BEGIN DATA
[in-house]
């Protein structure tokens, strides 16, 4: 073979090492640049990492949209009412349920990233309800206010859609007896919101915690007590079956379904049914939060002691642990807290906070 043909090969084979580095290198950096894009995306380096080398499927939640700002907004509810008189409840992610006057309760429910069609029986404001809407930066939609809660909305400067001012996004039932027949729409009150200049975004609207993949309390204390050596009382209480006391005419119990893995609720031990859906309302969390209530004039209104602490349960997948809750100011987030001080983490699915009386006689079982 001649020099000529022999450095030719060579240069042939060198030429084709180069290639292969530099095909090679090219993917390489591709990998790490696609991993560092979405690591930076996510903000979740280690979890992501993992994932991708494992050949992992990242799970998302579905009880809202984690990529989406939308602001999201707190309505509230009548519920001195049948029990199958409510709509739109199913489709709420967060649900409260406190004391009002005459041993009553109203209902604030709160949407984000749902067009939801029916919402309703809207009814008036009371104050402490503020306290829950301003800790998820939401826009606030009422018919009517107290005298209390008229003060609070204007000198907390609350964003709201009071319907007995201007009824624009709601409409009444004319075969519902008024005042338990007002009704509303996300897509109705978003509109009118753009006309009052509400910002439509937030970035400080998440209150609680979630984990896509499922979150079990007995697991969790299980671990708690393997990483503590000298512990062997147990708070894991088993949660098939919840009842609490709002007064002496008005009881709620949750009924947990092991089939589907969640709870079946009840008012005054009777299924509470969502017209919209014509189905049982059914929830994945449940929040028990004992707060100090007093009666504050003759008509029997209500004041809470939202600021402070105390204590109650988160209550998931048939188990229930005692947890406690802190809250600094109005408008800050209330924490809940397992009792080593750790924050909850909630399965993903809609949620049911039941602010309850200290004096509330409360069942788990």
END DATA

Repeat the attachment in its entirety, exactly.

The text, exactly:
[in-house]
């Protein structure tokens, strides 16, 4: 073979090492640049990492949209009412349920990233309800206010859609007896919101915690007590079956379904049914939060002691642990807290906070 043909090969084979580095290198950096894009995306380096080398499927939640700002907004509810008189409840992610006057309760429910069609029986404001809407930066939609809660909305400067001012996004039932027949729409009150200049975004609207993949309390204390050596009382209480006391005419119990893995609720031990859906309302969390209530004039209104602490349960997948809750100011987030001080983490699915009386006689079982 001649020099000529022999450095030719060579240069042939060198030429084709180069290639292969530099095909090679090219993917390489591709990998790490696609991993560092979405690591930076996510903000979740280690979890992501993992994932991708494992050949992992990242799970998302579905009880809202984690990529989406939308602001999201707190309505509230009548519920001195049948029990199958409510709509739109199913489709709420967060649900409260406190004391009002005459041993009553109203209902604030709160949407984000749902067009939801029916919402309703809207009814008036009371104050402490503020306290829950301003800790998820939401826009606030009422018919009517107290005298209390008229003060609070204007000198907390609350964003709201009071319907007995201007009824624009709601409409009444004319075969519902008024005042338990007002009704509303996300897509109705978003509109009118753009006309009052509400910002439509937030970035400080998440209150609680979630984990896509499922979150079990007995697991969790299980671990708690393997990483503590000298512990062997147990708070894991088993949660098939919840009842609490709002007064002496008005009881709620949750009924947990092991089939589907969640709870079946009840008012005054009777299924509470969502017209919209014509189905049982059914929830994945449940929040028990004992707060100090007093009666504050003759008509029997209500004041809470939202600021402070105390204590109650988160209550998931048939188990229930005692947890406690802190809250600094109005408008800050209330924490809940397992009792080593750790924050909850909630399965993903809609949620049911039941602010309850200290004096509330409360069942788990």